Are Insurance checks paid to an estate via unclaimed funds taxable?
My Aunt died in 1998. She was unaware of a life insurance policy that her late husband purchased. Her estate was resolved of all activity by teh year 2000. As the executor of the estate, I was notified in 2015 (by an assets locator) of unclaimed funds (John Hancock policy) via the Pennsylvania Dept. of Treasury in her name. The check is now in my possession. Her will does have a beneficiary for the life insurance policies. Before I distribute the funds to the beneficiary, I need to know if there are any tax liabilities.
Generally speaking, life insurance proceeds are income tax free. If the estate was large and estate taxes were due on the value of the estate, and money is owed, then the life insurance proceeds might need to be used to satisfy any estate taxes owed.
The beneficiary listed on the life policy supersedes what the Will dictates as well.
If the life insurance was owned by an irrevocable life insurance trust and not by an individual, it might not be counted toward the total estate value.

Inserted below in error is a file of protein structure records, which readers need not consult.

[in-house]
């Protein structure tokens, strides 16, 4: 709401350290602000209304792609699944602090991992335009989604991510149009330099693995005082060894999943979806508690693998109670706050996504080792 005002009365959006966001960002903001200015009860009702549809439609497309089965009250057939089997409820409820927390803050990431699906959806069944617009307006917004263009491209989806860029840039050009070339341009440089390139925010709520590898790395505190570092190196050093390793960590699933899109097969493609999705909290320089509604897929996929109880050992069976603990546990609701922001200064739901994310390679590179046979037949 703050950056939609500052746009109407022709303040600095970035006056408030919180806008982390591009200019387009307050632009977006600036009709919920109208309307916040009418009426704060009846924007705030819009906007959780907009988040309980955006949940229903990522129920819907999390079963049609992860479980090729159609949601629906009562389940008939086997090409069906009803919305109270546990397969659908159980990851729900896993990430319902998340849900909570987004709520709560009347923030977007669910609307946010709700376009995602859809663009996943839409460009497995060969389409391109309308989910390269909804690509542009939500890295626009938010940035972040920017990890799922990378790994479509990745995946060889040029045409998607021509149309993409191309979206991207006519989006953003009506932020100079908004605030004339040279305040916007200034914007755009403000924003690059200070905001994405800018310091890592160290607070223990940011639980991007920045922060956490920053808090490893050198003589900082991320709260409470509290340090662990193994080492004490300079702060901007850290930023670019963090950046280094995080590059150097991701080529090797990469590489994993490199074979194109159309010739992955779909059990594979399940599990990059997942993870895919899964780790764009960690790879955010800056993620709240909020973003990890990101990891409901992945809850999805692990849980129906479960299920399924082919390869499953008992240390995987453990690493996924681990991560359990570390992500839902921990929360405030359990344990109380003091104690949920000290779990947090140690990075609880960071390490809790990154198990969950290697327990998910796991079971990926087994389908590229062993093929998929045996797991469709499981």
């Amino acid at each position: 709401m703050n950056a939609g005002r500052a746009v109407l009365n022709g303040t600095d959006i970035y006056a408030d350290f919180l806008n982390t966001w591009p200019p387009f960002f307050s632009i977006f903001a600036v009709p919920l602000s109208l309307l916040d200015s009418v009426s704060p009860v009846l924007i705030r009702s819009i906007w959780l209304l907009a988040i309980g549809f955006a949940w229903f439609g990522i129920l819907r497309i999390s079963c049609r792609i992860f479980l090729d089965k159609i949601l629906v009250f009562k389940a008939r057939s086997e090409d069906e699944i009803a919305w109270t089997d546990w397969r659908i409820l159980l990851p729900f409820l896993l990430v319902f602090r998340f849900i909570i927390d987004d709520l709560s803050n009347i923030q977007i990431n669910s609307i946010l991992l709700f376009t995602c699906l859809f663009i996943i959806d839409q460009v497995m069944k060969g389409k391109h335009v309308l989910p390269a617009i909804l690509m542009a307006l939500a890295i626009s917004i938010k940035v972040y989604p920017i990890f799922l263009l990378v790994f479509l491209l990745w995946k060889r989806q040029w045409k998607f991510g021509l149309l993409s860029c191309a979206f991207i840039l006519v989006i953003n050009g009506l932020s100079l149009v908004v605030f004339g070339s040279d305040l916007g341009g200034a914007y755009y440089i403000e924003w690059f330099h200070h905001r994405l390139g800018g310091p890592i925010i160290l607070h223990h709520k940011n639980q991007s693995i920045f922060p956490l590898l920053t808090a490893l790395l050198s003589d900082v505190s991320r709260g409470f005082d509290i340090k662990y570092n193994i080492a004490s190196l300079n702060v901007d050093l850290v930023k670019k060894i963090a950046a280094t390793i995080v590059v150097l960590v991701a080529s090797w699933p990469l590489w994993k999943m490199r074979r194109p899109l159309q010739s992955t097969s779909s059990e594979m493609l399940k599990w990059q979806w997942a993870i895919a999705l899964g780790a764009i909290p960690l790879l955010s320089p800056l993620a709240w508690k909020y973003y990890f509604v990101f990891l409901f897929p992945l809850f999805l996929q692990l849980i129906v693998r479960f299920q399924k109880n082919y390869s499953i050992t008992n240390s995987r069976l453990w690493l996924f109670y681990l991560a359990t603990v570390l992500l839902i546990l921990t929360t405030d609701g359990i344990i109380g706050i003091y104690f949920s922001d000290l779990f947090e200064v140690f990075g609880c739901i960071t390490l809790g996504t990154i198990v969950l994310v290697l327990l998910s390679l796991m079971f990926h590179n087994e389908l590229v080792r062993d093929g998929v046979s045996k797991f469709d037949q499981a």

If a lawyer was involved in settling the estate you may want to reach out to them to make sure the estate wasn't subject to any estate tax.
In most cases, life insurance proceeds are income tax-free to a beneficiary whether direct or through an estate. However, there could be estate taxes due if the death benefit put her estate over the threshold for the estate tax for the state in which she lived. That will require looking at her estate tax return (assuming one was done). If the death benefit is payable to her estate and not to a named beneficiary, then you might have to reopen her estate. I would consult with an estate attorney on that aspect.
Let's begin with the basics. Life insurance proceeds are not taxable to a beneficiary. However, it is often the case that from the date of death to the time the insurance company issues the check there is some interest earned. As an example, let's say that the policy had a face value of $25,000 and the beneficiary receives $25,030. The $25,000 is received tax-free to the beneficiary and the $30 would be reported by the beneficiary as interest income. From the estate point of view, when your aunt died in 1998 had you known about this policy, it would have been included in her estate for tax purposes. Offhanded I do not remember what the exemption was in in 1998, but I would not be overly concerned at this point in time this many years later. I hope this helps and good luck.